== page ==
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Tourism and Its Effects on the Community

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Essay title: Tourism and Its Effects on the Community

Tourism and Its Effects on the Community

Tourism is the largest industry in the world and the fact that it is still growing portrays a very bright future for the industry. Many countries have made billions out of this industry and are still earning more but to gain something, we have to lose something. In this essay I will discuss the effects of the tourism industry on the community taking into account important factors such as politics, economics, the environment and the historical factors.

Tourism is the premier industry in many South Pacific countries. Not only does it bring a considerable amount of foreign currency, it also provides employment to many people. Its economic benefits are unquestionable but an over dependence on it may cause the downfall of other industries and the livelihood of the people associated with it. Many countries, especially developing countries with little ability to explore other resources, have taken up tourism as a way to improve the economy. However, as a result their survival often has become dependent on customary tourism revenue arrival. In The Gambia, for example, 30% of the workforce depends directly or indirectly on tourism. According to the WTO, in small island developing states, percentages can range from 83% in the Maldives to 21% in the Seychelles and 34% in Jamaica (www.unatlas.com). Another such indirect case is the sugar industry in Fiji. Many people think that a larger portion of government time and money has been dedicated to the tourism industry and this has led to the decline in the earnings of the sugar industry. Thus many farmers have stopped farming sugar cane due to the lack of government support.

Another negative economic impact of tourism is the “all inclusive” vacation packages. Local businesses often see their chances to earn income from tourists severely reduced by the creation of these vacation packages. When tourists remain for their entire stay on the same cruise ship or in the same resort or hotel, because it provides everything they need, not much opportunity is left for local people to profit from tourism. The major point to consider here is that most resorts, hotels and even cruise ships are owned by foreigners thus a large portion of the income is leaked out of the Pacific countries. This is often called enclave tourism (www.mundus.com).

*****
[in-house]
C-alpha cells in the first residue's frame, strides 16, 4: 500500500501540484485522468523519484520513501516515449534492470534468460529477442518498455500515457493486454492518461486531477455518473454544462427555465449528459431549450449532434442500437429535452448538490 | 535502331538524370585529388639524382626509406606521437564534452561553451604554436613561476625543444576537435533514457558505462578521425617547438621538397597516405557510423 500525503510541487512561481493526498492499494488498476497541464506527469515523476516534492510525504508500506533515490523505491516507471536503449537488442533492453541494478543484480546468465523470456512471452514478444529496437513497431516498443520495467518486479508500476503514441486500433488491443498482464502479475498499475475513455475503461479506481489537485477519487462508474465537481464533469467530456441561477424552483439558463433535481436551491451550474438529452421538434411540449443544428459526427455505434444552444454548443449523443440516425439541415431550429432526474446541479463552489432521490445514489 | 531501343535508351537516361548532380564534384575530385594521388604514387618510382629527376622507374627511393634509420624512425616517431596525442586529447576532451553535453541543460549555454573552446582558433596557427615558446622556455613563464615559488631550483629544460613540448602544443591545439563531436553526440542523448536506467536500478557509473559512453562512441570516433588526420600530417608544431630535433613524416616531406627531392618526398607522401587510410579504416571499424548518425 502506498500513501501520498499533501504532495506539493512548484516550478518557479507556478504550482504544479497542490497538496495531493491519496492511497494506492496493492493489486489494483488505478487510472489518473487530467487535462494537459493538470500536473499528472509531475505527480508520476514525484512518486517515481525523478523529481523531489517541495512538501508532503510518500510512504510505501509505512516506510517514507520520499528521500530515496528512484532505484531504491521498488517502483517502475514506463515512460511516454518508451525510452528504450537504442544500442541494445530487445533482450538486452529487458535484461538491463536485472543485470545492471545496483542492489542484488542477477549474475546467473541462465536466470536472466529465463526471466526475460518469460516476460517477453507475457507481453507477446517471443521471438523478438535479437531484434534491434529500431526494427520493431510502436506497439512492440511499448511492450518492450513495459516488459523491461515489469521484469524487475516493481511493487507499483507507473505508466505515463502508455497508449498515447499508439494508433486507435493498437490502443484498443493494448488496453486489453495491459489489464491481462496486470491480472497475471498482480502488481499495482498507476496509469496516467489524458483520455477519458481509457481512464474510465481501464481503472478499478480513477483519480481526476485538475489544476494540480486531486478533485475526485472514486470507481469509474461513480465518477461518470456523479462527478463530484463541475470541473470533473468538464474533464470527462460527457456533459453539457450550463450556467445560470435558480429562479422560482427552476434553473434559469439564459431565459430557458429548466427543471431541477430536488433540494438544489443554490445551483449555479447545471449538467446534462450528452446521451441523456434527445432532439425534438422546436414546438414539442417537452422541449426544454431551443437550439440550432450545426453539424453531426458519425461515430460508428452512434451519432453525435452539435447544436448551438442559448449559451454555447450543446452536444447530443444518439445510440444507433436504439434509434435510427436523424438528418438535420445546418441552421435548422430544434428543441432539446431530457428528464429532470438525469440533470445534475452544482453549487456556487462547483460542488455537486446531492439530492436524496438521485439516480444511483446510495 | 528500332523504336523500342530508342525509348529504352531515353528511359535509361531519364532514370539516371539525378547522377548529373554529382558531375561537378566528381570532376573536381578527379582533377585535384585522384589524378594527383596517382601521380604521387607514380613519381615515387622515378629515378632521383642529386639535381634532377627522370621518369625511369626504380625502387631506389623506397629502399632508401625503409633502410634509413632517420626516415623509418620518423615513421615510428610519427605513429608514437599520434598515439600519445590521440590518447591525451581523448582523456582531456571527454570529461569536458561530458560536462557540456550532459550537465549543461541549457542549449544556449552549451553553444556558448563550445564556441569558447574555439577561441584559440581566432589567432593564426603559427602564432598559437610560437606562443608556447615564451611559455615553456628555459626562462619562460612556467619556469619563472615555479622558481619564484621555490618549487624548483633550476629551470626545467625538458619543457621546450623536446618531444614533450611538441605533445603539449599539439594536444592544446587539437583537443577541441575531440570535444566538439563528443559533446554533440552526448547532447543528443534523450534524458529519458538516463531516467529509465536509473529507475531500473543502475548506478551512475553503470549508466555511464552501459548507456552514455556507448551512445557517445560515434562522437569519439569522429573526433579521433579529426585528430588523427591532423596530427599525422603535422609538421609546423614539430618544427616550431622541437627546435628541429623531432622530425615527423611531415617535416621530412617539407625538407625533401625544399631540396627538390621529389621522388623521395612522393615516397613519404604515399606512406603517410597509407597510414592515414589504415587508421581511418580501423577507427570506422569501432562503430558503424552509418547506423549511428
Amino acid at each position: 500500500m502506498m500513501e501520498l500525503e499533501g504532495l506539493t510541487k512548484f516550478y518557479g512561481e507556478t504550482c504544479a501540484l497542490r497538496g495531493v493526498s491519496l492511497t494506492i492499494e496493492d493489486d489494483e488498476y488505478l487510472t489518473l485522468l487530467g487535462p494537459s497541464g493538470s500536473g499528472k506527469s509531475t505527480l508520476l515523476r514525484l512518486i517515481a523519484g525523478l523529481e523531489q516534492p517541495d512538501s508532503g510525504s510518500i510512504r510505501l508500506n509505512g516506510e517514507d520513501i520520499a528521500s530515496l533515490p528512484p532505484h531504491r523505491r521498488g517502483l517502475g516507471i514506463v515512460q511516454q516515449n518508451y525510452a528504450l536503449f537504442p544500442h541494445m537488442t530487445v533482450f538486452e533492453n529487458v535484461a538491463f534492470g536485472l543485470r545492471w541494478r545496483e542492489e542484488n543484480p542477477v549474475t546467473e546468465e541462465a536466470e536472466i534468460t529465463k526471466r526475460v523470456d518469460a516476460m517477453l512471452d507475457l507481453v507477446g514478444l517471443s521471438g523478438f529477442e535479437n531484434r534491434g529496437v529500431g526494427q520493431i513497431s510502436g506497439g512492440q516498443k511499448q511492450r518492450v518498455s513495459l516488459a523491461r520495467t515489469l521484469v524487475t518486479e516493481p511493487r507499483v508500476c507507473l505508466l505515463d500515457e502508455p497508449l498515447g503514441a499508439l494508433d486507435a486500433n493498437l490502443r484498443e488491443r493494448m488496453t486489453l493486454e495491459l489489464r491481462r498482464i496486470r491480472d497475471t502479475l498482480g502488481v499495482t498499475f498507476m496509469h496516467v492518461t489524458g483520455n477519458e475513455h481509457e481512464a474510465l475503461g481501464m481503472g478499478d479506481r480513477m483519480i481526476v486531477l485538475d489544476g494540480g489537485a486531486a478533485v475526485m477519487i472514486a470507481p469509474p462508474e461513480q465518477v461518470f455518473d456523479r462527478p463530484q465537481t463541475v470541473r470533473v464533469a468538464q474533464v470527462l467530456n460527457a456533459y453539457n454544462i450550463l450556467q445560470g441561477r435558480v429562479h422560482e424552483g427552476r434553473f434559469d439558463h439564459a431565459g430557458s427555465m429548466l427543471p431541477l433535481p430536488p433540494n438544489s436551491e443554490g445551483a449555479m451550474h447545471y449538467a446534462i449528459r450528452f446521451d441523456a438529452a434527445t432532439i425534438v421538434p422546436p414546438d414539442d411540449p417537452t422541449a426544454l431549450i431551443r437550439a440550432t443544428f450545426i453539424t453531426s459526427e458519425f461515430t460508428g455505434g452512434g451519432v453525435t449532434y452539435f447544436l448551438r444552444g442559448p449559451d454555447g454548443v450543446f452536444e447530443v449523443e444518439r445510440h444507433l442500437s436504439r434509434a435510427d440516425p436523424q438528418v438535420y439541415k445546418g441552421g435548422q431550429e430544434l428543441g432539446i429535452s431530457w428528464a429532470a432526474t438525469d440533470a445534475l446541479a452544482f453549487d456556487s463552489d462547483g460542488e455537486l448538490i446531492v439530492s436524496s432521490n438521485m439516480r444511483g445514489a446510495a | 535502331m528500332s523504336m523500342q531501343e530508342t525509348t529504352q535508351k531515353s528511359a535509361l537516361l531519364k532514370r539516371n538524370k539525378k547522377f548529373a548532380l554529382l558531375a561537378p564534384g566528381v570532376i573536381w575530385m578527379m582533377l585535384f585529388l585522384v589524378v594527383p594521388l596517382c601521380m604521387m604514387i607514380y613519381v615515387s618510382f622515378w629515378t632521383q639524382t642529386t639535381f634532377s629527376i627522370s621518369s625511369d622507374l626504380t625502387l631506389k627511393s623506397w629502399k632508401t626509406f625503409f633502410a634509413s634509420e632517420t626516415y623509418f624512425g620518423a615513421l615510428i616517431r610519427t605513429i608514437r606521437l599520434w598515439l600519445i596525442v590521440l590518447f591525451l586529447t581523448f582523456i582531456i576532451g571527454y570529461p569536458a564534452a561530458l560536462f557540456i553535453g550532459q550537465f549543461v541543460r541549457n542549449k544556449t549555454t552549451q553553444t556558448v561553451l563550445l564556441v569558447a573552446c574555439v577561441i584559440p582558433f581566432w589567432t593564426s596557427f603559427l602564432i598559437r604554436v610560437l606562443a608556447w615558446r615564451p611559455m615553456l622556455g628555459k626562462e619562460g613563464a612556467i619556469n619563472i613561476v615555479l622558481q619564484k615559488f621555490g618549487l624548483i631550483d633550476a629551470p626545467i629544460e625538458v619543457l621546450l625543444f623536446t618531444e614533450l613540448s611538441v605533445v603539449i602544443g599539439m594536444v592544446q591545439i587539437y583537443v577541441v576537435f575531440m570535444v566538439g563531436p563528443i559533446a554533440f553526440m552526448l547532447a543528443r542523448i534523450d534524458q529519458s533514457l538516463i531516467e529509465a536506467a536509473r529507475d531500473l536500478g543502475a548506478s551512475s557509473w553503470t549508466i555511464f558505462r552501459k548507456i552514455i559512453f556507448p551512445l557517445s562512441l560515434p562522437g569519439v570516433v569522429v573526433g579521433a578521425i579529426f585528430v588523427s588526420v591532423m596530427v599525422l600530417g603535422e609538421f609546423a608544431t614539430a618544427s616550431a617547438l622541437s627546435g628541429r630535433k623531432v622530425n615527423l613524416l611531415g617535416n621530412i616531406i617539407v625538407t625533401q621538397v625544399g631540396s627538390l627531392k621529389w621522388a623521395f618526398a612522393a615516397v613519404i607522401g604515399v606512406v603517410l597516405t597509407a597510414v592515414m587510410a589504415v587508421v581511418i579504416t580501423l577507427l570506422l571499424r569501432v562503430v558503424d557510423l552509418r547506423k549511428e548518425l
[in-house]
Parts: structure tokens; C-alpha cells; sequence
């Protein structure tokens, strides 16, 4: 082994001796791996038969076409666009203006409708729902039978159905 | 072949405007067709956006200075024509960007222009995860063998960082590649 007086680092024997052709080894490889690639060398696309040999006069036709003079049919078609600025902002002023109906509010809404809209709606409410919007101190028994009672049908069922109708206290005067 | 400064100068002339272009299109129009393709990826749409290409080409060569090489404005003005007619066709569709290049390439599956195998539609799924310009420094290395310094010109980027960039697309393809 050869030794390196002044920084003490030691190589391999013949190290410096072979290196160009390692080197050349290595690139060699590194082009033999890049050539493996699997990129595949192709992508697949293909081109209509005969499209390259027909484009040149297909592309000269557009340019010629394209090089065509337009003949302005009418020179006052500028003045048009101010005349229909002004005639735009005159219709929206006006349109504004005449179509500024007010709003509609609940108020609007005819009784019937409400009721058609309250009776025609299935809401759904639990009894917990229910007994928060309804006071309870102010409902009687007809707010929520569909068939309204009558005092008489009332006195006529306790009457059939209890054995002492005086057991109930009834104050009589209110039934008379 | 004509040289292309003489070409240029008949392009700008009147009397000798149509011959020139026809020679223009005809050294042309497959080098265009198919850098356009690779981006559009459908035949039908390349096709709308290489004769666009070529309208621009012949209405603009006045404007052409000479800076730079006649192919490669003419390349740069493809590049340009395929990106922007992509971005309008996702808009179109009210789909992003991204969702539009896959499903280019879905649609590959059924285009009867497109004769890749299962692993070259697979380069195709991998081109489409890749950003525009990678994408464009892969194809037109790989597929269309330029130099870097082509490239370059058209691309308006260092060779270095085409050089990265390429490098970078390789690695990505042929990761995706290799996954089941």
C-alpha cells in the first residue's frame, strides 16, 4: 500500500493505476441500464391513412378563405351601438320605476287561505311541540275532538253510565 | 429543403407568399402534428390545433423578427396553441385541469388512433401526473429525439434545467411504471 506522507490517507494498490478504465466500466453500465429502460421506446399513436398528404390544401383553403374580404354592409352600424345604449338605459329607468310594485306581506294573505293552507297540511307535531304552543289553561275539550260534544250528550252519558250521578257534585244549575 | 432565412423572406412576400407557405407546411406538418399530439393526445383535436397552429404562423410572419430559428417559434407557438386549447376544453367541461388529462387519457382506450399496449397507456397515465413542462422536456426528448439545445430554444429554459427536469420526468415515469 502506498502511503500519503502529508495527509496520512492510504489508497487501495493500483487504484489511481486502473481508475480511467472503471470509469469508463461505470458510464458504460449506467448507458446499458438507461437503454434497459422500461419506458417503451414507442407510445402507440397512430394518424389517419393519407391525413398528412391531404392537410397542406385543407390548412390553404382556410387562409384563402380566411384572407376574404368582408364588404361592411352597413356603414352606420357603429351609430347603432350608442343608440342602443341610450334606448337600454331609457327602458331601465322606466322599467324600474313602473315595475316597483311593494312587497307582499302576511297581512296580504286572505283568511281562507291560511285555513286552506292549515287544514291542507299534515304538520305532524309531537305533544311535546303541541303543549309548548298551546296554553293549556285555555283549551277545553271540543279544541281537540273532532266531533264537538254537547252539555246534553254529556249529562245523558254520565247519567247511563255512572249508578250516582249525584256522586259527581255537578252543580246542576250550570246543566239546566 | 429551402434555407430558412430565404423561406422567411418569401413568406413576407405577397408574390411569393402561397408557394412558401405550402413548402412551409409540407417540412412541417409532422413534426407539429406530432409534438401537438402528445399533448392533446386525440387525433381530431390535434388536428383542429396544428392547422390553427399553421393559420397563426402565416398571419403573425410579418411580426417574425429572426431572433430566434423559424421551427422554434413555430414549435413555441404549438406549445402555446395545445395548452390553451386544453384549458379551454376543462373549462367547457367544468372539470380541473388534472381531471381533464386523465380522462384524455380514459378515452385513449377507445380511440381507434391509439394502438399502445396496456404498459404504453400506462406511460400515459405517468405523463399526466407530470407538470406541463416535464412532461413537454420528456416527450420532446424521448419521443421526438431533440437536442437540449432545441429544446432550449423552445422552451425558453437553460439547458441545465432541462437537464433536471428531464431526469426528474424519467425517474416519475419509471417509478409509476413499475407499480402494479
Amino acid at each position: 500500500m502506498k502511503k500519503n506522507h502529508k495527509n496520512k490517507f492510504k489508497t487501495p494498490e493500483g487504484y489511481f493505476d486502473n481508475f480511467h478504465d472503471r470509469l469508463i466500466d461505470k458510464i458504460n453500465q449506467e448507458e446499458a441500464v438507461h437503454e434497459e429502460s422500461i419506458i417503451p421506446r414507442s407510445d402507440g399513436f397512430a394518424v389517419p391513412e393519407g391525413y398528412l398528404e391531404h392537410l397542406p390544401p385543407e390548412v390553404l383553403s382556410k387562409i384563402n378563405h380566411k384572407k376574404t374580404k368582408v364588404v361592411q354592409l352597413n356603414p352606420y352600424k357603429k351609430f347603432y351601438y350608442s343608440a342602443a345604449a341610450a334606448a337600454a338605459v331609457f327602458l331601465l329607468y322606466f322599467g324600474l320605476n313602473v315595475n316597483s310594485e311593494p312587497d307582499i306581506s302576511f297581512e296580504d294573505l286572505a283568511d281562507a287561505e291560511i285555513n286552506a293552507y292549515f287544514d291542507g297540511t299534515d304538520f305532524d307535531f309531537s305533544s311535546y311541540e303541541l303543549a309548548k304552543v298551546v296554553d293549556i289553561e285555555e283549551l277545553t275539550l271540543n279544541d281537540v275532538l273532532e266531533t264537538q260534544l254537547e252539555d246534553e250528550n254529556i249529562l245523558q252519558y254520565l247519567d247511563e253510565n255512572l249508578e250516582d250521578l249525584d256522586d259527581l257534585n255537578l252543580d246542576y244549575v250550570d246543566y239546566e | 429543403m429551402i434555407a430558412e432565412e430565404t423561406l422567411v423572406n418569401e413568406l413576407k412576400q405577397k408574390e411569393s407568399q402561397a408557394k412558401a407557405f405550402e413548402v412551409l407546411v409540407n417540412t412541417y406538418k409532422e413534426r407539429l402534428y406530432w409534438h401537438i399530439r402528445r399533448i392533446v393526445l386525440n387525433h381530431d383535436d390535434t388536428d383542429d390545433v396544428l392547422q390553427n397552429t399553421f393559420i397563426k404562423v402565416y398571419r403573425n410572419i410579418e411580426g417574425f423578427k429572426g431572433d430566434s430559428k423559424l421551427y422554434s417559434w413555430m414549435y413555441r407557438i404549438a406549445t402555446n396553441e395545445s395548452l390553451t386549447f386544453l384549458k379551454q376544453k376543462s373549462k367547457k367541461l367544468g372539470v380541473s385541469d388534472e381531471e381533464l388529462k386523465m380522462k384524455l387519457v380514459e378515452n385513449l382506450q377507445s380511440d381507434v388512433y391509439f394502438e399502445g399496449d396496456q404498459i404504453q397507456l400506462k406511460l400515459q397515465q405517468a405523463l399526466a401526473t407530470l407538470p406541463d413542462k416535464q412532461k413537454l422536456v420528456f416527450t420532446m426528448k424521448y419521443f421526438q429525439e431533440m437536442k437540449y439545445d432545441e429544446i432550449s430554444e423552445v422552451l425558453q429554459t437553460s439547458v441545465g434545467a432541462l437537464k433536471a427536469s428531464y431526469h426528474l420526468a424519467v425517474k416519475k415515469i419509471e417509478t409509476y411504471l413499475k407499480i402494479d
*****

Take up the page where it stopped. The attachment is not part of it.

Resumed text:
Infrastructure cost is another economic effect that should be considered. Tourism development can cost the government and local taxpayers a great deal of money on things such as road improvement and airport extension to name a few and this may reduce government expenditures in vital areas such as education and health. Increasing demand for basic services and goods from tourists will often cause price rise that harmfully affect local residents whose income does not increase proportionately. Additionally, tourism development and the related rise in real estate demand may severely increase building costs and land values which are very disturbing for locals.

One of the most critical negative aspect of tourism is its impact on the. Tourism destinations as well as the tourism industry both depend on natural environment quality. Many tourists want to escape to a peaceful environment to get a satisfactory experience (Page, Brunt, Busby & Connell, 2001, p293). Negative impacts from tourism occur when the level of visitor use is greater than the environment's ability to handle this use within the suitable limits of change. Uncontrolled conventional tourism poses potential threats to many natural areas around the world (UNEP, 1999). It can put enormous pressure on an area and lead to impacts such as soil erosion, increased pollution, discharges into the sea, natural habitat loss, increased pressure on endangered species and sharp openness to forest fires. It often puts a strain on water resources, and it can force local populations to compete for the use of vital resources.

Water, and especially fresh water, is one of the most important natural resources in the world. The tourism industry generally overuses water resources for hotels, swimming pools and golf courses (An average golf course in a tropical country needs 1500kg of chemical fertilizers, pesticides and herbicides per year and uses as much water as 60,000 rural villagers)(www.tourismconc.com). This can result in water shortages and degradation of water supplies, as well as generating a greater volume of waste water. In dryer regions like the Mediterranean, the issue of water scarcity is of great concern. Because of the hot climate and the tendency of tourists to consume more water when on holiday than they do at home, the amount used can run up to 440 liters a day. This is almost double what the inhabitants of an average Spanish city use (www.tourismconc.com).

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